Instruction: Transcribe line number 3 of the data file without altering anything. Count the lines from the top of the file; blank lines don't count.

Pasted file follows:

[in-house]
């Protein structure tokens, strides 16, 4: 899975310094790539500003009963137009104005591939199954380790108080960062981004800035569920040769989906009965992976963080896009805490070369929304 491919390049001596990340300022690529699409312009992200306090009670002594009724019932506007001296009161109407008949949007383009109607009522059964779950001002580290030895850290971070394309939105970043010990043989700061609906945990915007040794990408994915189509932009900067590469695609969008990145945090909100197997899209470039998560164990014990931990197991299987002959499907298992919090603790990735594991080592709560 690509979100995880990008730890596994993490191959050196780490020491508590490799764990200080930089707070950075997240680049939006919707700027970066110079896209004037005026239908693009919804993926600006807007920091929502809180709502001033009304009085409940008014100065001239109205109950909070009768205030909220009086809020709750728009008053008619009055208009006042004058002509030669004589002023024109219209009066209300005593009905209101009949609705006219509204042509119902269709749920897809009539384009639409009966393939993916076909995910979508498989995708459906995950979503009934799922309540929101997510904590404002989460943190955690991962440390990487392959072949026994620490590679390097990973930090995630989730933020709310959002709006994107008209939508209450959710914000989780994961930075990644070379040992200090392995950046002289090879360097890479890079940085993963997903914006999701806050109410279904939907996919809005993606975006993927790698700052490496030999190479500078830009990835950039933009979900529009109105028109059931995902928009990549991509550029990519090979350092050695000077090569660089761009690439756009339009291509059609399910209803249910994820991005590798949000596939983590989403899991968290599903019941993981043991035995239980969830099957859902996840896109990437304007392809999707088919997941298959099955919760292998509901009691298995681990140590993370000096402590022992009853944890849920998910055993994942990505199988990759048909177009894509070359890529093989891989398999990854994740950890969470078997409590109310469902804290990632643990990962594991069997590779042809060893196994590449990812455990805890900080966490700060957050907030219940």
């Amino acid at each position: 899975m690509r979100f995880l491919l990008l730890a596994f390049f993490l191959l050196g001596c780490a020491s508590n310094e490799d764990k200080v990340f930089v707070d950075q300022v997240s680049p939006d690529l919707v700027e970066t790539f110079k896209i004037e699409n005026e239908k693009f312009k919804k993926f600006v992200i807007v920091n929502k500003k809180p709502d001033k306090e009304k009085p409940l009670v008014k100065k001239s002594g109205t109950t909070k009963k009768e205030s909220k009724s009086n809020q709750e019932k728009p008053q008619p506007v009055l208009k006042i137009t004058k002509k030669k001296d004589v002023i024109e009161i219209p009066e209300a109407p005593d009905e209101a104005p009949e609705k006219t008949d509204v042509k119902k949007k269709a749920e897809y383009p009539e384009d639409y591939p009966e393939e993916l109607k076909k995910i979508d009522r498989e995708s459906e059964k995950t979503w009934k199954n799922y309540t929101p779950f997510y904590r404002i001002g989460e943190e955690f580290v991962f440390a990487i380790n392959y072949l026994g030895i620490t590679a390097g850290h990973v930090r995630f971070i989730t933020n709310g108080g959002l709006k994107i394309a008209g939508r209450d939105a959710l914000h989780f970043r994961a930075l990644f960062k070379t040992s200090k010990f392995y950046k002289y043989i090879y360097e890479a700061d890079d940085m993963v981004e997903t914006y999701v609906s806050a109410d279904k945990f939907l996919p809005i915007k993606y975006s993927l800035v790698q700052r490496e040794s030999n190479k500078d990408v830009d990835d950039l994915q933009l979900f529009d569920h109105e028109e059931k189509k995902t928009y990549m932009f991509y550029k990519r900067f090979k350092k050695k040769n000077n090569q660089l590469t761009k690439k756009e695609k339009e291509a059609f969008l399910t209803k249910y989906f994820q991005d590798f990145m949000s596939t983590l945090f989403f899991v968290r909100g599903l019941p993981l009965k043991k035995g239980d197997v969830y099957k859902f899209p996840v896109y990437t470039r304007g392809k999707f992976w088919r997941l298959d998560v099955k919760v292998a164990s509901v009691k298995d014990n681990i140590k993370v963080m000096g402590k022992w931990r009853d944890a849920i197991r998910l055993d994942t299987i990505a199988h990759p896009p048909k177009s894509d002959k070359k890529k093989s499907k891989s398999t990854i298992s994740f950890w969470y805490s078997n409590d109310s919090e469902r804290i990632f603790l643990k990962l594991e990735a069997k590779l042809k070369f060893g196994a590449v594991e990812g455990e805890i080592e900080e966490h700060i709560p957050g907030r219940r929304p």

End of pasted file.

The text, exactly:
């Amino acid at each position: 899975m690509r979100f995880l491919l990008l730890a596994f390049f993490l191959l050196g001596c780490a020491s508590n310094e490799d764990k200080v990340f930089v707070d950075q300022v997240s680049p939006d690529l919707v700027e970066t790539f110079k896209i004037e699409n005026e239908k693009f312009k919804k993926f600006v992200i807007v920091n929502k500003k809180p709502d001033k306090e009304k009085p409940l009670v008014k100065k001239s002594g109205t109950t909070k009963k009768e205030s909220k009724s009086n809020q709750e019932k728009p008053q008619p506007v009055l208009k006042i137009t004058k002509k030669k001296d004589v002023i024109e009161i219209p009066e209300a109407p005593d009905e209101a104005p009949e609705k006219t008949d509204v042509k119902k949007k269709a749920e897809y383009p009539e384009d639409y591939p009966e393939e993916l109607k076909k995910i979508d009522r498989e995708s459906e059964k995950t979503w009934k199954n799922y309540t929101p779950f997510y904590r404002i001002g989460e943190e955690f580290v991962f440390a990487i380790n392959y072949l026994g030895i620490t590679a390097g850290h990973v930090r995630f971070i989730t933020n709310g108080g959002l709006k994107i394309a008209g939508r209450d939105a959710l914000h989780f970043r994961a930075l990644f960062k070379t040992s200090k010990f392995y950046k002289y043989i090879y360097e890479a700061d890079d940085m993963v981004e997903t914006y999701v609906s806050a109410d279904k945990f939907l996919p809005i915007k993606y975006s993927l800035v790698q700052r490496e040794s030999n190479k500078d990408v830009d990835d950039l994915q933009l979900f529009d569920h109105e028109e059931k189509k995902t928009y990549m932009f991509y550029k990519r900067f090979k350092k050695k040769n000077n090569q660089l590469t761009k690439k756009e695609k339009e291509a059609f969008l399910t209803k249910y989906f994820q991005d590798f990145m949000s596939t983590l945090f989403f899991v968290r909100g599903l019941p993981l009965k043991k035995g239980d197997v969830y099957k859902f899209p996840v896109y990437t470039r304007g392809k999707f992976w088919r997941l298959d998560v099955k919760v292998a164990s509901v009691k298995d014990n681990i140590k993370v963080m000096g402590k022992w931990r009853d944890a849920i197991r998910l055993d994942t299987i990505a199988h990759p896009p048909k177009s894509d002959k070359k890529k093989s499907k891989s398999t990854i298992s994740f950890w969470y805490s078997n409590d109310s919090e469902r804290i990632f603790l643990k990962l594991e990735a069997k590779l042809k070369f060893g196994a590449v594991e990812g455990e805890i080592e900080e966490h700060i709560p957050g907030r219940r929304p």